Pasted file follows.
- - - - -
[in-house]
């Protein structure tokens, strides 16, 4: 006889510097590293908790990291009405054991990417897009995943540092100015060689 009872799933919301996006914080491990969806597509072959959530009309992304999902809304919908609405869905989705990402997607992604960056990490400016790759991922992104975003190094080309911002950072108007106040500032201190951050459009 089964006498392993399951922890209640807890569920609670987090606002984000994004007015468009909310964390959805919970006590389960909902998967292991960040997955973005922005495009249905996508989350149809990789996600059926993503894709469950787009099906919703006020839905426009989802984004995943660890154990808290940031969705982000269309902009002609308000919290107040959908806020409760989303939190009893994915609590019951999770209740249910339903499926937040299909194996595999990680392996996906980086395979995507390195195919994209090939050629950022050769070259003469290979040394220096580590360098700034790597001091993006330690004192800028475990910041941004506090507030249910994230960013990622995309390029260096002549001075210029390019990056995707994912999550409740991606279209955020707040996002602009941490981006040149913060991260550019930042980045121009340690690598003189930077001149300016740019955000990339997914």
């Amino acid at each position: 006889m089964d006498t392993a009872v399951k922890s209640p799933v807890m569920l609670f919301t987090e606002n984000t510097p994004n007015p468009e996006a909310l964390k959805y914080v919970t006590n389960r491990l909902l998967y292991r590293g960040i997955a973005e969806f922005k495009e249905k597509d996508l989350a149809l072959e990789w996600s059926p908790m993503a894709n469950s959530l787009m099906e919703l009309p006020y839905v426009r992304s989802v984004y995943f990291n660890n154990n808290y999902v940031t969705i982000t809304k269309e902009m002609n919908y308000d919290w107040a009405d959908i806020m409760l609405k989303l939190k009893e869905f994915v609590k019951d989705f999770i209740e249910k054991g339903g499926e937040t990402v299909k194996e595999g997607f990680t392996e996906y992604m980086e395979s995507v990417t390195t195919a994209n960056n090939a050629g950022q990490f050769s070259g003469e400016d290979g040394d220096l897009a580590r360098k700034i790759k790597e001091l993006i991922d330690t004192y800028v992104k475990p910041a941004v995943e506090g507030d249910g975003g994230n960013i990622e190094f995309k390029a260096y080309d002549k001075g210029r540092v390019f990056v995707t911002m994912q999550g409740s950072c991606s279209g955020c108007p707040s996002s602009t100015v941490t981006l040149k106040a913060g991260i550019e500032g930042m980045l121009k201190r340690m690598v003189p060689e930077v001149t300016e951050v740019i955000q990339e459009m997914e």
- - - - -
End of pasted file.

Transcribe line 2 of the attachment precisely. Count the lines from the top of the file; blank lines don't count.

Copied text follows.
């Protein structure tokens, strides 16, 4: 006889510097590293908790990291009405054991990417897009995943540092100015060689 009872799933919301996006914080491990969806597509072959959530009309992304999902809304919908609405869905989705990402997607992604960056990490400016790759991922992104975003190094080309911002950072108007106040500032201190951050459009 089964006498392993399951922890209640807890569920609670987090606002984000994004007015468009909310964390959805919970006590389960909902998967292991960040997955973005922005495009249905996508989350149809990789996600059926993503894709469950787009099906919703006020839905426009989802984004995943660890154990808290940031969705982000269309902009002609308000919290107040959908806020409760989303939190009893994915609590019951999770209740249910339903499926937040299909194996595999990680392996996906980086395979995507390195195919994209090939050629950022050769070259003469290979040394220096580590360098700034790597001091993006330690004192800028475990910041941004506090507030249910994230960013990622995309390029260096002549001075210029390019990056995707994912999550409740991606279209955020707040996002602009941490981006040149913060991260550019930042980045121009340690690598003189930077001149300016740019955000990339997914």